Half of Beijing's drivers left their cars at home Monday and took public transportation instead on the first workday under new restrictions meant to clear this city's notoriously polluted skies before next month's Olympics.
Under a two-month plan that started Sunday, half of the capital's 3.3 million cars will be removed from city streets on alternate days, depending on whether the license plate ends in an odd or even number.
Those caught driving on days they shouldn't will be fined $14, a pricey penalty even for China's capital. It wasn't known how many tickets had been issued; phones rang unanswered all day at the Beijing police traffic management bureau.
Drivers with even-numbered plates were forced Monday to take public transportation, and the government estimated that that would mean an extra 4 million commuters.
To meet the demand, the city was trying to shorten the time between subway trains from three minutes to two. But that triggered some glitches Monday as officials tried out a new signal system, the official Xinhua News Agency said on its Web site.
Some stops were forced to close for a few minutes as trains arrived late and the number of passengers waiting on platforms swelled.
The Jianguomen stop — a major interchange for Line 1, which circles the heart of the city, and the east-west Line 2 — shut down for about 20 minutes because it was too crowded, said a woman who answered the telephone at the subway information hot line.
"There are many more people on the subway at this hour compared with before," said Wang Kai as he stepped off an afternoon train. "However I support the restrictions because it means the air quality will improve."
Still, in some areas, crowds remained surprisingly manageable, perhaps because employers have been asked to stagger work schedules, and public institutions opened an hour later than normal.
"It seems that the subway isn't as busy as I expected. There are fans and air conditioning, so you don't feel very hot," said Chen Songde, who normally drives to work in Beijing.
Traffic still snaked along main thoroughfares and highways Monday, but it moved at a steady pace.
"Before we would be at a dead standstill," said a taxi driver who would give only his surname, Zhang, as he steered around cars. "Now it's better."
It could be several days before the impact of the cleanup plan, which also includes cutbacks on construction and factory closures, is noticeable. The government has not made public a specific target for vehicle emission levels, one of the city's biggest sources of pollution, or said how it will measure air quality.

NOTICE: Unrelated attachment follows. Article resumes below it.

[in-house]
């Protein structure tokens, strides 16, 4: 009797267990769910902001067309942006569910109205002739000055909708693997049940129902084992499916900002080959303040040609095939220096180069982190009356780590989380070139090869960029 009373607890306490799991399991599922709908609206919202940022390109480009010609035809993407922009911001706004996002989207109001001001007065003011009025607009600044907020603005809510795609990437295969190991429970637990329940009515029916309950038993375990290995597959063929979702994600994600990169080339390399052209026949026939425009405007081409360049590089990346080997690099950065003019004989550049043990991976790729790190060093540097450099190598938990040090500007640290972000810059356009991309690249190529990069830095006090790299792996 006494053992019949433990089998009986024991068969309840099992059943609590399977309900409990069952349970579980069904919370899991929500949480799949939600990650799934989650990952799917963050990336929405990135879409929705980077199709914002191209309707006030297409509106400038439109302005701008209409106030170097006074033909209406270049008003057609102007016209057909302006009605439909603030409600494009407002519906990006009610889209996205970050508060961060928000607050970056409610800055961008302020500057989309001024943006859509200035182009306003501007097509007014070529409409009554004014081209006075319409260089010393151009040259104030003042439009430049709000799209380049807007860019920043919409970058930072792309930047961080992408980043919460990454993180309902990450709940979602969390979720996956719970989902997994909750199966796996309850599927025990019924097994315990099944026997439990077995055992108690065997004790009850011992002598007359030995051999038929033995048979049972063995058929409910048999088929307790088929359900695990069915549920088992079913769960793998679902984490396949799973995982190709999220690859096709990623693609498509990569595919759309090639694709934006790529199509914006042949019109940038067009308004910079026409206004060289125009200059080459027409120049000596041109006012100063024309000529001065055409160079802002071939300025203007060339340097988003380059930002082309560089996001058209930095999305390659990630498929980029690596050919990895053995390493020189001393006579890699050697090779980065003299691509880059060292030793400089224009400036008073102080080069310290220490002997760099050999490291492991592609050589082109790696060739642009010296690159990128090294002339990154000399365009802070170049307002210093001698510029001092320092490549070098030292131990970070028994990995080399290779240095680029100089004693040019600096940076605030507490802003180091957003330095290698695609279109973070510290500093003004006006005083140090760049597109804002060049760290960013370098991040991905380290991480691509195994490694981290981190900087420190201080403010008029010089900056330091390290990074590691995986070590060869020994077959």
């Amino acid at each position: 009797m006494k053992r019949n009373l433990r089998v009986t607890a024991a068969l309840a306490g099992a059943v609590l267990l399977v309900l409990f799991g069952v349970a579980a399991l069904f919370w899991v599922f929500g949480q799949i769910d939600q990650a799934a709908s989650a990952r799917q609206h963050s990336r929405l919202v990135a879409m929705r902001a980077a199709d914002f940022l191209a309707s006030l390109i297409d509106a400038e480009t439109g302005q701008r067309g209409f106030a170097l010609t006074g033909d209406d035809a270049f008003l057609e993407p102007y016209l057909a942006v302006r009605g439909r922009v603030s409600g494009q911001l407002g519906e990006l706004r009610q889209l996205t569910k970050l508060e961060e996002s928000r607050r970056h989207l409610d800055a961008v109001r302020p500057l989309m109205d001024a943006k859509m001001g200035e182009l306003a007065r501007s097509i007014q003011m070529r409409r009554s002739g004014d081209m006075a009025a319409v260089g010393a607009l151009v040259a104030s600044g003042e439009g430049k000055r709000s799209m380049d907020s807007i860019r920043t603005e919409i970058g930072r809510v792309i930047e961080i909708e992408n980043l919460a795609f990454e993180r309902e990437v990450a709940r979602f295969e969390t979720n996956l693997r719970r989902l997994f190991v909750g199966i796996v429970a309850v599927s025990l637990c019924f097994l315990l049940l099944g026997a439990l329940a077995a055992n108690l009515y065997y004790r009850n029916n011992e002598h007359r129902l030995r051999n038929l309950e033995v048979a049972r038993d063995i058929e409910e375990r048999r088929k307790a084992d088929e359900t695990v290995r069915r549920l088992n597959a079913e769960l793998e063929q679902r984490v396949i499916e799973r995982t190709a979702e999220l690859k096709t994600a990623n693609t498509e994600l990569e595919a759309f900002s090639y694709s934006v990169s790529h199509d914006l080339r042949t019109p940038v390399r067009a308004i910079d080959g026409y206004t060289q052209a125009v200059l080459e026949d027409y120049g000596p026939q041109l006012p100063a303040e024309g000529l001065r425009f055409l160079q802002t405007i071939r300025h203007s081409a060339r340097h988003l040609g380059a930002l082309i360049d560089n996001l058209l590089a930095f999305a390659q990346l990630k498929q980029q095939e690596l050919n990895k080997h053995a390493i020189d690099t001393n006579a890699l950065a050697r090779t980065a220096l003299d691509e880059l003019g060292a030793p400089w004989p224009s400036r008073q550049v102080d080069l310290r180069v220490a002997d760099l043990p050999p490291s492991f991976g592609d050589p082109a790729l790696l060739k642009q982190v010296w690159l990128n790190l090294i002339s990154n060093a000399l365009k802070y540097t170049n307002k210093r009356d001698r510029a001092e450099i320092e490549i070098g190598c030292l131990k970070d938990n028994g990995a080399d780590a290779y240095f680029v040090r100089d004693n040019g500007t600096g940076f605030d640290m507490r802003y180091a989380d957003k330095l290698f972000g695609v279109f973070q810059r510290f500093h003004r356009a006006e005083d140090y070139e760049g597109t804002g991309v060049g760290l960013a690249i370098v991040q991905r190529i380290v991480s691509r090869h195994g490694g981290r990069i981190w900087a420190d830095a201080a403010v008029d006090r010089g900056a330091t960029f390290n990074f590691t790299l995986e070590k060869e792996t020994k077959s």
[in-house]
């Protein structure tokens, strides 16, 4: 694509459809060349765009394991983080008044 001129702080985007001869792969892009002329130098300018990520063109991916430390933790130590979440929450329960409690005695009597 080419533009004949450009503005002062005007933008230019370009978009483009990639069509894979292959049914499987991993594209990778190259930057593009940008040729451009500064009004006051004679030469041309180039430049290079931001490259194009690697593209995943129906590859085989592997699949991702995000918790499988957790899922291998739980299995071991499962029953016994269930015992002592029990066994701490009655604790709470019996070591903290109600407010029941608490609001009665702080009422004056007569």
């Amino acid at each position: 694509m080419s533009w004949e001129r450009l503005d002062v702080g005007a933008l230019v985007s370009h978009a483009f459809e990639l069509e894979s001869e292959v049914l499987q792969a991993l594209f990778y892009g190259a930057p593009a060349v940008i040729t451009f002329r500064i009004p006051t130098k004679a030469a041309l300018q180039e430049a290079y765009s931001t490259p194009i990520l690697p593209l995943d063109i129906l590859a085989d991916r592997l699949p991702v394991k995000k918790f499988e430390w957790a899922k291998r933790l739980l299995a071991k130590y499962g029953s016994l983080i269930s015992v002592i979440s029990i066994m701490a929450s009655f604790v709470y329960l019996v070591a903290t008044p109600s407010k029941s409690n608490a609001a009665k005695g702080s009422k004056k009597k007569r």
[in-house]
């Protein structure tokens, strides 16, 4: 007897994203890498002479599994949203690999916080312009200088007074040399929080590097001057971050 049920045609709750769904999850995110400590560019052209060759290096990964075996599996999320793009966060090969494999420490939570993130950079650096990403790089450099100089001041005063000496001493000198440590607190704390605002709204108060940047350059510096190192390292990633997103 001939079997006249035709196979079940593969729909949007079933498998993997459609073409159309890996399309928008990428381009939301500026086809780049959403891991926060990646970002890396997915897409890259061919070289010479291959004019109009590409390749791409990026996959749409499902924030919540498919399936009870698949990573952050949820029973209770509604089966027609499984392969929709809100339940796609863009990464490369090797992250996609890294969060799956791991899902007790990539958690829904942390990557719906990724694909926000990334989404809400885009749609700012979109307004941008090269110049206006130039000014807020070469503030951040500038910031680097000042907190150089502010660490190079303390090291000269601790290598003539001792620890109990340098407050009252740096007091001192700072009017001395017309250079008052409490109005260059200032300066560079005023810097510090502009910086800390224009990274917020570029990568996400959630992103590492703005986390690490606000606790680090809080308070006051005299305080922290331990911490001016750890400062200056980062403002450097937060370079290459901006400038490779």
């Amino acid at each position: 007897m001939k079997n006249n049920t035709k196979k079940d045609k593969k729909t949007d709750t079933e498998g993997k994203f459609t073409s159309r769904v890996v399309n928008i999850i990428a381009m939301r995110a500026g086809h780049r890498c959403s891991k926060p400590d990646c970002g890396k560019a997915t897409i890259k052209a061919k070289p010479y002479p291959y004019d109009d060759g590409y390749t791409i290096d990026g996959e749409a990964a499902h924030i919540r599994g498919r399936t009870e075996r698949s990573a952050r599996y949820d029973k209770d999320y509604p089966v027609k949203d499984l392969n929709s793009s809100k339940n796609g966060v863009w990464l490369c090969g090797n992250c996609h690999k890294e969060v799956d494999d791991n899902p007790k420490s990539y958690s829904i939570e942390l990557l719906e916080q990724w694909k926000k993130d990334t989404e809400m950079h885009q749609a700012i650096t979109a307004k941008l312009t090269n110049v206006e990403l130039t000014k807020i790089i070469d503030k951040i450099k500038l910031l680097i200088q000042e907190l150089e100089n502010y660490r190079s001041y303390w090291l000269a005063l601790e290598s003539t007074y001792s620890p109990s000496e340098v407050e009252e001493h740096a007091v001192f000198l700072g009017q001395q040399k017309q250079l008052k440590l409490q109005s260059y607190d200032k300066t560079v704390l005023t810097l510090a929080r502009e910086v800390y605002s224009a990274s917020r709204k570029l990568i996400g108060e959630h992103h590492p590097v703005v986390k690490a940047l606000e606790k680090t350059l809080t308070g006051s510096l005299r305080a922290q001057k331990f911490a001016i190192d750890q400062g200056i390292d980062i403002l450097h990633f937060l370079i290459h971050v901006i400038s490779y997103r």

Experts say the plan could still go wrong because unpredictable winds could blow pollution into Beijing from other provinces or the lack of wind — common in August — could enable local pollution to build up.
However, Sun Weide, spokesman for the Beijing Olympics organizing committee, was optimistic.
"It can be easily felt that traffic is less heavy now and the number of vehicles on the road is clearly smaller," Sun said. "The weather has been good since yesterday."
Changes in air quality will be monitored by experts from the city's environment protection bureau, which has 27 survey stations around Beijing and another 18 in Olympic venues, the state-run Beijing Times newspaper reported.
So far, "the air in the city is good, the density of pollutants has fallen," the report said, citing the bureau.
But it will take at least 20 days for results to be conclusive, Du Shaozhong, its deputy director was cited as saying.
Employers have also been asked to stagger work schedules and public institutions opened an hour later than normal to help ease gridlock.
Two new subway lines and an airport rail link were opened over the weekend, with the projected number of passengers on the three routes expected to reach 1.1 million daily during the Olympics.
In all, eight lines will transport up to 5 million people daily during the Olympics, the company that runs the Beijing subway said Monday.
Besides the traffic plan, chemical plants, power stations and foundries had to cut emissions by 30 percent beginning Sunday. Dusty, noisy construction in the capital was to stop entirely.
On many days, Beijing's skyline can barely be seen because of a thick, gray-brown haze that hangs over the city.
Already, many competitors in the Aug. 8-24 games are choosing to train away from Beijing, and International Olympic Committee President Jacques Rogge has said that outdoor endurance events lasting more than an hour will be postponed if air quality is poor.
The world's greatest distance runner, Haile Gebrselassie of Ethiopia, has bowed out of the marathon event because the city's pollution irritates his breathing.
Some 300,000 heavily polluting vehicles — aging industrial trucks, many of which operate only at night — were banned beginning July 1.
The government has also improved public transportation options for the estimated 4 million extra people who will be off the roads because of the traffic plan, the official Xinhua News Agency said.
The city plans to add up to 3,000 more buses by the time the games start, raising the daily capacity for passengers from 12.5 million to 15 million, Xinhua said.